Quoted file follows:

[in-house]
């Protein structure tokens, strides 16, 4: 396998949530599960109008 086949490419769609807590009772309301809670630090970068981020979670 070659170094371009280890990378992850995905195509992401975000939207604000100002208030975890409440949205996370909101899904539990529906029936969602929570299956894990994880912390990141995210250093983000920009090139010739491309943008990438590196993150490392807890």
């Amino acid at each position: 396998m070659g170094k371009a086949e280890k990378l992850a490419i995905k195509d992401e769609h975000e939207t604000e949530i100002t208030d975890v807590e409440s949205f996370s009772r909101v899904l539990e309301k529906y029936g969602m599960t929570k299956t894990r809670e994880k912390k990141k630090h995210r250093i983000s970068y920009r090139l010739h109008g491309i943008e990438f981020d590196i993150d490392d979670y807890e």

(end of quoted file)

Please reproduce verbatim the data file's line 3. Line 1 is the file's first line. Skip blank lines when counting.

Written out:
């Amino acid at each position: 396998m070659g170094k371009a086949e280890k990378l992850a490419i995905k195509d992401e769609h975000e939207t604000e949530i100002t208030d975890v807590e409440s949205f996370s009772r909101v899904l539990e309301k529906y029936g969602m599960t929570k299956t894990r809670e994880k912390k990141k630090h995210r250093i983000s970068y920009r090139l010739h109008g491309i943008e990438f981020d590196i993150d490392d979670y807890e």